November 29, 2022
These food photography tips are proven to help restaurant owners get more sales. But most of them can also be used by food influencers to get more likes, or bloggers for more readers. In a nutshell, they’ll help you bring home the bacon (sorry for the food puns).
We’ll uncover some easy cream-of-the-crop food photography tips from our new Bolt Food photography guidelines to help make your pictures pop!
Learn the basics of food photography, such as choosing the correct angle, backgrounds, and technical aspects of lighting.
Let’s get into it. Lights, camera, action!
The most popular angle for food photography is 45° since it suits most dishes and lets you see the food from multiple sides. 45° is roughly the angle we see food when we sit at the table, so it feels natural and inviting.
But exceptions apply!
Layered foods like burgers are good to shoot from a table view angle, and the same applies to drinks.
For pizzas, any angle can be used (top view, 45°, etc.), and food in bowls is best captured from a 45° angle.
And to showcase sushi, you’ll need to choose an angle where the filling’s visible.
So make sure you choose the angle which suits the dish the best!
TOP TIP! Fix the camera (with a tripod). Otherwise, each photo will come out at a different angle, and you’ll spend ages adjusting the set.
Sometimes, restaurants want to showcase their whole menu in one picture.But as most people browse the internet on their mobiles, we recommend highlighting a single dish, as it’s easier to distinguish on a small screen.Pictures on the menu should feature the same amount of food the customer will get.
For header images, focus on one or two of the most popular dishes that show what type of cuisine you offer.
Leave some space around the edges, especially if you use the picture on multiple platforms. This will prevent you from having to crop out part of the food.
Suppose you’re photographing your mum’s homemade pastries for a food blog. In that case, using her knitted tablecloth may be excellent for setting the tone.Otherwise, we recommend that backgrounds are minimal and are not competing for attention with the dishes on display.We suggest a solid, flat background without patterned fabrics and textures, huge contrasts, table reflections or strong wood patterns.A photo of a messy table may be appropriate when you blog about cooking with kids. But in a restaurant setting, it may come off as untidy.There are few things more off-putting than unsanitary food preparation. So always ensure the food, tableware, and surrounding surfaces look neat!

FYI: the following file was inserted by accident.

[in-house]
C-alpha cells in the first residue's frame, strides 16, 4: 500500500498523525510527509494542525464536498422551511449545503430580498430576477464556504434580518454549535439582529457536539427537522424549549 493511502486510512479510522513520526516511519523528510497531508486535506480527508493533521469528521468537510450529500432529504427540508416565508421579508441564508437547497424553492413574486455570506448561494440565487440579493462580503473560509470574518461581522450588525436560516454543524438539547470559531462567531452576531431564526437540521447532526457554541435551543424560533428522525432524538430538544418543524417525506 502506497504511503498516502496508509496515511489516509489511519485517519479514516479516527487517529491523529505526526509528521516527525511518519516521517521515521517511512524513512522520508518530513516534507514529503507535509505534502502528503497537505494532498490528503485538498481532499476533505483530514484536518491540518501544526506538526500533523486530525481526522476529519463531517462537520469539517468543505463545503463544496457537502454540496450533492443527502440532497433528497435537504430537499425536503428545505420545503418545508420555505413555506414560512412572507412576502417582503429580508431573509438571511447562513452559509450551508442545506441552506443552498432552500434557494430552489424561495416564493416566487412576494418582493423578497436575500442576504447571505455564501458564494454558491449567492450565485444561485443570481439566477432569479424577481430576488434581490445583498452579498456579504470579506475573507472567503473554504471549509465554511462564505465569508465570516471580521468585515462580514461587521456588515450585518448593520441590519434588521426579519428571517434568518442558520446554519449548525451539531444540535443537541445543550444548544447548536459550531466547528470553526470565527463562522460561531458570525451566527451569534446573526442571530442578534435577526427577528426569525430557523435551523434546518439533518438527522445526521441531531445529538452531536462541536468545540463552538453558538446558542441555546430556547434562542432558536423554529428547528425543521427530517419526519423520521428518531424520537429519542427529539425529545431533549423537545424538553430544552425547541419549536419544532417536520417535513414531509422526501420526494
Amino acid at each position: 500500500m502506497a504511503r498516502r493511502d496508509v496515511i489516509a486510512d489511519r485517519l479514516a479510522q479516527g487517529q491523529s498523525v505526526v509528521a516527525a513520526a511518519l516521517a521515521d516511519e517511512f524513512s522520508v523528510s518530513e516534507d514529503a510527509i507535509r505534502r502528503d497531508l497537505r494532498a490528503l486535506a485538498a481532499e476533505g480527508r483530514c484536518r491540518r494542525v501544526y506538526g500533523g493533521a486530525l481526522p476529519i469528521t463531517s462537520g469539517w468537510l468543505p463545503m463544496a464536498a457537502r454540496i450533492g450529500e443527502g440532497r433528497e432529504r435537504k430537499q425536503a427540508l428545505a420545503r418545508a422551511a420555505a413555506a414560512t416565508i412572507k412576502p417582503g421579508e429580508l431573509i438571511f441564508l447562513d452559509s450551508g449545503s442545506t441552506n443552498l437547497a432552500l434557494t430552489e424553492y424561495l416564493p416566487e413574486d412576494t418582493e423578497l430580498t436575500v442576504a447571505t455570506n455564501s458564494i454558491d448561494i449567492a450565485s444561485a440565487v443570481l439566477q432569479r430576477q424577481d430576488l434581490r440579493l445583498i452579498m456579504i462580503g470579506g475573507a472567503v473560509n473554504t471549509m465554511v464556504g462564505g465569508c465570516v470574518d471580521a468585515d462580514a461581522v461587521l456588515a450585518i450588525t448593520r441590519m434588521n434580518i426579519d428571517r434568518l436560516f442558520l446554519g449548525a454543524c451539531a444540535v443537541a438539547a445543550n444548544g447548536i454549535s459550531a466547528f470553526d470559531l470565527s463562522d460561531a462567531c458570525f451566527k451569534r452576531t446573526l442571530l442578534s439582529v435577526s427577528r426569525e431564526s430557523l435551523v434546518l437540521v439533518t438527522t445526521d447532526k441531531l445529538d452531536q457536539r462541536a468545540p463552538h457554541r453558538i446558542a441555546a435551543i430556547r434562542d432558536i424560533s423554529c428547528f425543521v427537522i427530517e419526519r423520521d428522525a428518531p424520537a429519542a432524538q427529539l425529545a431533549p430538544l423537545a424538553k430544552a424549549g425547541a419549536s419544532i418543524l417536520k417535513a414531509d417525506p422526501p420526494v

The serving dishes should complement the food without making the visual over-stylised and overwhelming. So opt for pastel and minimal tableware items.And we recommend avoiding disposable dishes — especially plastic ones.Lastly, replace empty glasses and items that make the picture crowded and carry no visual value with edible decorations.
Use garnishes, spices, herbs, and other edible extras to enhance your food. But don’t overcrowd the picture!For commercial photos, we recommend against using non-edible decorations like napkins, empty tableware, chopsticks, and cutlery.
Food photos look best in natural daylight. Avoid heavy shadows and warm/yellow lighting and tones. Beginners should start with continuous lighting to see how the light hits the food.
PRO TIP! Choose a white balance of around 4500 – 5000K. We recommend using one camera flash + a reflector or two flashes.Place your light sources at the sides of the table to avoid direct light, and use softboxes or white umbrellas to eliminate harsh shadows.
It should go without saying that high-quality photos make a better impression whether they’re on your Instagram feed, blog, or website.
That being said, don’t go overboard!Photos with large file sizes will slow down your restaurant’s website or blog. And this has multiple adverse side effects. Visitors may leave your site due to slow-loading pages, and algorithms might push you down the search results due to a bad customer experience.The standard resolution for web images is 72 pixels per inch. If you’re using the world’s most popular website builder, WordPress, read more about using images in this article.
For more tips on improving your website to avoid losing visitors, read our blog post: does your restaurant need a website?
If you’re a restaurant or store owner and finding food photography complicated — don’t worry!
If you join Bolt Food as a partner, we’ll set up your Bolt Food profile, provide you with all the necessary how-to materials, and help you with the photo shoot.
Sign up here as a Bolt Food partner if you’re ready to reach more customers, grow your sales, and increase your brand awareness.
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